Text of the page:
One of the reasons I’m so interested in the death knock is that it has sounded the death knell for too many promising careers.
Former student, Ashley Straw, isn’t the first journalist to cite such interviews with the bereaved as his reason for quitting news journalism. There have been many before him and if things don’t change there’ll be plenty after him.
Consider this from former reporter Geraldine Hayward, writing in the Press Gazette:
“I’d invite myself into your grief, trample around your tortured soul, grab a photograph, and zip back to the office to bang out 300 words of tastefully titillating obituary. You'd think that after repeatedly barging into bereaved relatives' houses, demanding photos of the deceased, and staying until I got at least one killer quote (pardon the pun) out of the living people, that most of these death knocks would stick in my memory. But they don't. I worry that I may be a psychopath.”
From this, and Ashley’s own experience, you begin to see why I’m so concerned about the effects of death knocks on young reporters, not to mention the families they visit. It can leave reporters emotionally drained, and with a nagging feeling of guilt they just don’t deserve.
I’ve been researching this area with Dr Sallyanne Duncan of Strathclyde University for a couple of years now, surveying and interviewing editors, working journalists, journalism educators and former students.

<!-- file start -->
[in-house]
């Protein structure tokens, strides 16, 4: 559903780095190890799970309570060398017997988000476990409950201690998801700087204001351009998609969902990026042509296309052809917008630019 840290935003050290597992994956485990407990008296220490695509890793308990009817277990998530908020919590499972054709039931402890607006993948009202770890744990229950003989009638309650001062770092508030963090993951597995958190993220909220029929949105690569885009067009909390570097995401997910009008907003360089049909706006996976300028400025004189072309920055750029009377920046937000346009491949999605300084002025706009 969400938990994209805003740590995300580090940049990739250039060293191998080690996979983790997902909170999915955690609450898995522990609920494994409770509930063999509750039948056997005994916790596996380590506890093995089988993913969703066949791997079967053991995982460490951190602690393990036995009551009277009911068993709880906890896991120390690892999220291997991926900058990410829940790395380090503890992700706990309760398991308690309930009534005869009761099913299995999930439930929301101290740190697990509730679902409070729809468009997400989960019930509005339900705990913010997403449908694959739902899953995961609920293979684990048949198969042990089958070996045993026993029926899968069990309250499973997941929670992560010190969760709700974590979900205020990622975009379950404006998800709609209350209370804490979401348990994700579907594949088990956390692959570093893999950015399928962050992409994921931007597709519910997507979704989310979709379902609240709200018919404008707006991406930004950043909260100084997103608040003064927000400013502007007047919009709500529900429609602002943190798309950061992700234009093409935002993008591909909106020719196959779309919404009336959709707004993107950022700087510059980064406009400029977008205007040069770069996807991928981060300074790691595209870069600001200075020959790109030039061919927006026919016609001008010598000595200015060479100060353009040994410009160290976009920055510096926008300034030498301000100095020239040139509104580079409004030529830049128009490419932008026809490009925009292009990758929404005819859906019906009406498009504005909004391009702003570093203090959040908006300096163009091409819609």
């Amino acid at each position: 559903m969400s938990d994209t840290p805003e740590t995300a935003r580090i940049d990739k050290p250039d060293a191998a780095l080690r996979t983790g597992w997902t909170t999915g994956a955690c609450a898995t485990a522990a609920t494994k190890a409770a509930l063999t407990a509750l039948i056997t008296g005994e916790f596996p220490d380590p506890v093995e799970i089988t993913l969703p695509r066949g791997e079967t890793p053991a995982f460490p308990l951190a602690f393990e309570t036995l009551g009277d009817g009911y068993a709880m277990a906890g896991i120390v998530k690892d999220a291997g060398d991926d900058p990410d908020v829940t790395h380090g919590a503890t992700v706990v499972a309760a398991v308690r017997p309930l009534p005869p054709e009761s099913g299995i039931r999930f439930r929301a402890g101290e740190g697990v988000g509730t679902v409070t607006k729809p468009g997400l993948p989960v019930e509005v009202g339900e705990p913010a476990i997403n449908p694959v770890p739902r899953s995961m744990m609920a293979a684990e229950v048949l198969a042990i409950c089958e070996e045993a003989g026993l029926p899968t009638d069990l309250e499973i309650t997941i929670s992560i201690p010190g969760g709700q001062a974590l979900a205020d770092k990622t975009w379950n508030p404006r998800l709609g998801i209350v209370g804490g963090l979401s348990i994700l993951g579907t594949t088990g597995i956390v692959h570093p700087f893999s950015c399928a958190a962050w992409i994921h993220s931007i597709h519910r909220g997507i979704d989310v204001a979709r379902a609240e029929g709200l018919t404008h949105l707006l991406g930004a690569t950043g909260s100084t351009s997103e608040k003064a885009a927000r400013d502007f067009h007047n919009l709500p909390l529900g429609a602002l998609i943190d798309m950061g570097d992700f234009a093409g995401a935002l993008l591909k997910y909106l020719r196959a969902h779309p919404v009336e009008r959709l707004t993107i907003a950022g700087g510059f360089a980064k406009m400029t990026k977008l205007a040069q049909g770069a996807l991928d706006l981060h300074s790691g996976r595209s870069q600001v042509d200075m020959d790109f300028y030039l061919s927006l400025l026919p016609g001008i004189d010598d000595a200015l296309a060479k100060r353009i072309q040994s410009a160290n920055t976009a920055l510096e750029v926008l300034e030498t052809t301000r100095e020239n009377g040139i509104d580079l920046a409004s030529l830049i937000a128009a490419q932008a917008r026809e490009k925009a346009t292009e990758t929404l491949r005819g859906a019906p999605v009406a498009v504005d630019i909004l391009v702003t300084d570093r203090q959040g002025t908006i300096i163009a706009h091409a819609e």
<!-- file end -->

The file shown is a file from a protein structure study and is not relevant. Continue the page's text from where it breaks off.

There is much about the death knock we would like to see subtly changed, and we’re working on that at the moment. (Watch this space!)
But in the meantime, here are a few important reasons why the death knock is a valid practice:
1. Experience tells us that the majority of families actually want to speak to the media. After all, it’s their story – not yours.
2. It gives you access to the people who actually count in the story - and you can be confident you have the facts.
3. It puts the family at the very heart of the story, sometimes to great effect. Look at how the parents of Rhys Jones and Anthony Walker drove much of the coverage of those tragic cases.
Of course, there are degrees of difficulty with death knocks and other such intrusive reporting. Some victims are arguably more deserving of a tribute than others, and some families just won’t want to talk to you.
The amount of control you have over the story can also make a difference to the way you feel about it. If you are working as a staff reporter, or as a freelance for one organization, you are more likely to have at least some degree of influence over how the story is treated. Ashley wasn’t in this position, as he was working for an agency selling on their stories to numerous outlets. But even in his situation, reporters who behave decently and relay information honestly should not feel guilt. There’s nothing shameful about approaching bereaved families to give them the opportunity to speak.
Perhaps there is something a little more shameful about dodging that responsibility to save your own feelings – and nicking quotes from Facebook instead.
By Jackie Newton, Journalism Lecturer
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